The Half-Drowned King is the first in a new trilogy by Linnea Hartsuyker, and is a fictionalized account of the historical epic saga of Harald Fairhair from Snorri Sturluson’s Heimskringla. And it’s fantastic, actually. Hartsuyker has taken the bare bones of history and fleshed them out into real people, loving and living, fighting for space to carve out their own existence, and she’s done an excellent job. I so enjoyed this first book, and I’m anxiously awaiting the next 2. (She says to avoid wikipedia if you don’t want spoilers, so I pass that on)
Ragnvald is returning from his first time raiding under Solvi, the captain. Things have gone well for the young man, so he is unprepared for Solvi’s treachery, leaving him to drown on the open sea. Ragnvald has a vision of sinking down to the sea goddess Ran’s halls, where a golden wolf comes and delivers him. He is rescued by a passing fisherman, and makes his way home. Meanwhile, the raiding men have returned, and Ragnvild’s sister Svanhild has learned of his supposed death. She has also learned that the killing was planned and plotted between her stepfather Olaf and Solvi’s father.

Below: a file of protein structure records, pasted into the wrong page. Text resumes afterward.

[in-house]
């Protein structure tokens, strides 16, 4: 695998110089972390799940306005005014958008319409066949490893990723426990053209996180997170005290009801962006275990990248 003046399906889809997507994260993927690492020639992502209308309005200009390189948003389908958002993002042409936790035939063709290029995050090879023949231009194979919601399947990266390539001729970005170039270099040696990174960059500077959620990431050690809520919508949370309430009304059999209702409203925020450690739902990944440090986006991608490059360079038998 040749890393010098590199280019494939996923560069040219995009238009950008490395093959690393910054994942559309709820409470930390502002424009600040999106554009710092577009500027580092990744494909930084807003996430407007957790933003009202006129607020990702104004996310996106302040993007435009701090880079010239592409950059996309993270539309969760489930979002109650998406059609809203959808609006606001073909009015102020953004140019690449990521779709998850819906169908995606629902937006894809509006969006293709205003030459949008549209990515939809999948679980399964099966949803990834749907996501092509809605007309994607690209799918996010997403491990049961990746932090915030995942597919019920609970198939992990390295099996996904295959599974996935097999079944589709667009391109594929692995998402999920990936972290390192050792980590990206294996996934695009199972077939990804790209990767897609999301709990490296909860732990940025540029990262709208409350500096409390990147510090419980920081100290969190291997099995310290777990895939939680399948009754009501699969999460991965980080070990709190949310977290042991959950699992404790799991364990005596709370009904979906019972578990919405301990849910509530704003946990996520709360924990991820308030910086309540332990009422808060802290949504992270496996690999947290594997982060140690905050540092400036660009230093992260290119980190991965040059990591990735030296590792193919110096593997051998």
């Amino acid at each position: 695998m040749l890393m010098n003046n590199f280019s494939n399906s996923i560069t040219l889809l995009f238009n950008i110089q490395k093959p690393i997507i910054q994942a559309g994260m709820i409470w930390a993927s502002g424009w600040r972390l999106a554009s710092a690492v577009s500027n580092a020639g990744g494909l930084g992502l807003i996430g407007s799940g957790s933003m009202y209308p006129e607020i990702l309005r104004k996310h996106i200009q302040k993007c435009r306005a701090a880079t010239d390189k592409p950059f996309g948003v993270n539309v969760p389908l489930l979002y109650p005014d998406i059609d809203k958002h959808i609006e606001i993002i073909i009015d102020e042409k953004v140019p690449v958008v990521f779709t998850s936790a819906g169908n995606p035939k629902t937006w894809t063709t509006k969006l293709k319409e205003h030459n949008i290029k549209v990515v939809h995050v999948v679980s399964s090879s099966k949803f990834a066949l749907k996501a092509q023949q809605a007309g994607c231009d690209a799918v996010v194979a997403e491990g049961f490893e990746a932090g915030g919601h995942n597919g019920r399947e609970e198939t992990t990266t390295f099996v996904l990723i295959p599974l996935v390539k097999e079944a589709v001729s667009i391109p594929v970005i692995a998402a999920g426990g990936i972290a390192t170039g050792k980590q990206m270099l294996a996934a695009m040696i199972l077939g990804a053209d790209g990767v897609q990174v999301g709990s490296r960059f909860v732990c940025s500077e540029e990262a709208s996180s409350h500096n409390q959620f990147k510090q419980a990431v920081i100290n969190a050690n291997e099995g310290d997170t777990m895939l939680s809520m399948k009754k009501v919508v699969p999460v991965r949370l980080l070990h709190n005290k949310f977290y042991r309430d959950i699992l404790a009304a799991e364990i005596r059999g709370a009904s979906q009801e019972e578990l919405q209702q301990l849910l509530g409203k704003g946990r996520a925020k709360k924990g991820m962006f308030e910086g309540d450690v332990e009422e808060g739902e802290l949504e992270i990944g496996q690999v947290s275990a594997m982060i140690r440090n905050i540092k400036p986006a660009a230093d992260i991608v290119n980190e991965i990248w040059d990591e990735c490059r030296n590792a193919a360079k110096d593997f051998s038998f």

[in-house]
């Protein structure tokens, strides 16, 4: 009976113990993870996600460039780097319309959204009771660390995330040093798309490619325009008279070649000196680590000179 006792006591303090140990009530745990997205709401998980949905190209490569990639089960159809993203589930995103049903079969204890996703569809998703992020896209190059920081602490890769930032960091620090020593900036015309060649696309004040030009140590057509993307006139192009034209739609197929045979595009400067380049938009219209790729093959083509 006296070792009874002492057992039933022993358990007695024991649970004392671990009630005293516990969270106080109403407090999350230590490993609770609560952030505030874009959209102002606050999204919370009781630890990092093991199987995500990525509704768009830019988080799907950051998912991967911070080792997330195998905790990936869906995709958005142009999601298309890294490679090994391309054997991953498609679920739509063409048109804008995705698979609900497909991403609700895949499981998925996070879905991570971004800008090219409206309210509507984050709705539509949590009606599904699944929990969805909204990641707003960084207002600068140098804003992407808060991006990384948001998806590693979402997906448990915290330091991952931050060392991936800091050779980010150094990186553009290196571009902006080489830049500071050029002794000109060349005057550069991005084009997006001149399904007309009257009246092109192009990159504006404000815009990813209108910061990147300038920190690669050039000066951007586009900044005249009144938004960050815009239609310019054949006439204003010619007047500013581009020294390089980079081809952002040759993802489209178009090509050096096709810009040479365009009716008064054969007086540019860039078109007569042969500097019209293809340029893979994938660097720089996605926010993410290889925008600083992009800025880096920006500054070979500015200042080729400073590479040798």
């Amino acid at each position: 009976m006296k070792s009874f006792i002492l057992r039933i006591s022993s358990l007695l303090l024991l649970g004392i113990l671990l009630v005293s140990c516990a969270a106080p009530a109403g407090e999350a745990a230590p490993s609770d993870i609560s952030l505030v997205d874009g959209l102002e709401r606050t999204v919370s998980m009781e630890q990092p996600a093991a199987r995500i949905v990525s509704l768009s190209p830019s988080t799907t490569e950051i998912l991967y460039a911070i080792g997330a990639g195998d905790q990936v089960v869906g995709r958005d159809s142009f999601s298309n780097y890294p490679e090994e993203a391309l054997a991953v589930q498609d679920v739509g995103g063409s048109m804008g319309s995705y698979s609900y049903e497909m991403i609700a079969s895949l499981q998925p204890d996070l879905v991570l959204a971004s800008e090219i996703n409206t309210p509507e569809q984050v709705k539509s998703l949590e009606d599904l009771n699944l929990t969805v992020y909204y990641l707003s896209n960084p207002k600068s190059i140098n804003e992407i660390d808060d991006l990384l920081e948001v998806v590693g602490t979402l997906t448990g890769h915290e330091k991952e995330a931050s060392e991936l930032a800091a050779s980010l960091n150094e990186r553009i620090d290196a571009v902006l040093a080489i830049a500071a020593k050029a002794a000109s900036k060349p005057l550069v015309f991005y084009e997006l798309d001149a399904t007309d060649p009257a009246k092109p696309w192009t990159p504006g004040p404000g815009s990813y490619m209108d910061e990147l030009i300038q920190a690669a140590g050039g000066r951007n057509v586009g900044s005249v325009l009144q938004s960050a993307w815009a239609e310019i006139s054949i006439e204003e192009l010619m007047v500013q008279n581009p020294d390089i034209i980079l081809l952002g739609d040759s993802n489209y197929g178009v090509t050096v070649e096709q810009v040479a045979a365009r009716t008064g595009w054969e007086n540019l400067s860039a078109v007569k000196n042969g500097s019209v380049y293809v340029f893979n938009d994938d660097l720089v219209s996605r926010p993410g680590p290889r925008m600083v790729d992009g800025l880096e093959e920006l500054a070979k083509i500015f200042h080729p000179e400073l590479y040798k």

Ragnvald and Svanhild are grandchildren of a local king, but their father was nicknamed “the Noisy” because of his habit of boasting, and he was killed by a raider. They’ve been raised on stories, and Svanhild in particular has internalized the songs of brave Viking women fighting alongside their men, shield-maidens and strong queens. She dreams of being like them, and is ill-suited to a marriage planned by her stepfather with a friend of his, a man who has buried several wives already. When she meets Solvi and falls for him before realizing it was he who tried to kill her brother, she will have to choose between several uninviting paths, each of which will take courage and insight–qualities she possesses in abundance.
Meanwhile, Ragnvald is choosing whether or not to follow Harald. Does he represent the golden wolf of his vision? 9th-century Norway was a country divided between sea kings (who ruled small segments of the coast and raided passing ships) and kings who controlled several sections of farmland, like Ragnvald’s grandfather and, for a short time, his father. Harald has the dream of uniting them, and each of the smaller “kings” must decide whether to side with him or fight him. Ragnvald joins him, but it will mean many smaller choices along the way, as he decides who to align himself with.
I already mentioned how much I loved this book. It’s a fascinating read, and thoroughly enjoyable. I’m giving it my highest recommendation–5 stars, which is something I rarely do. And I absolutely cannot wait for the sequel.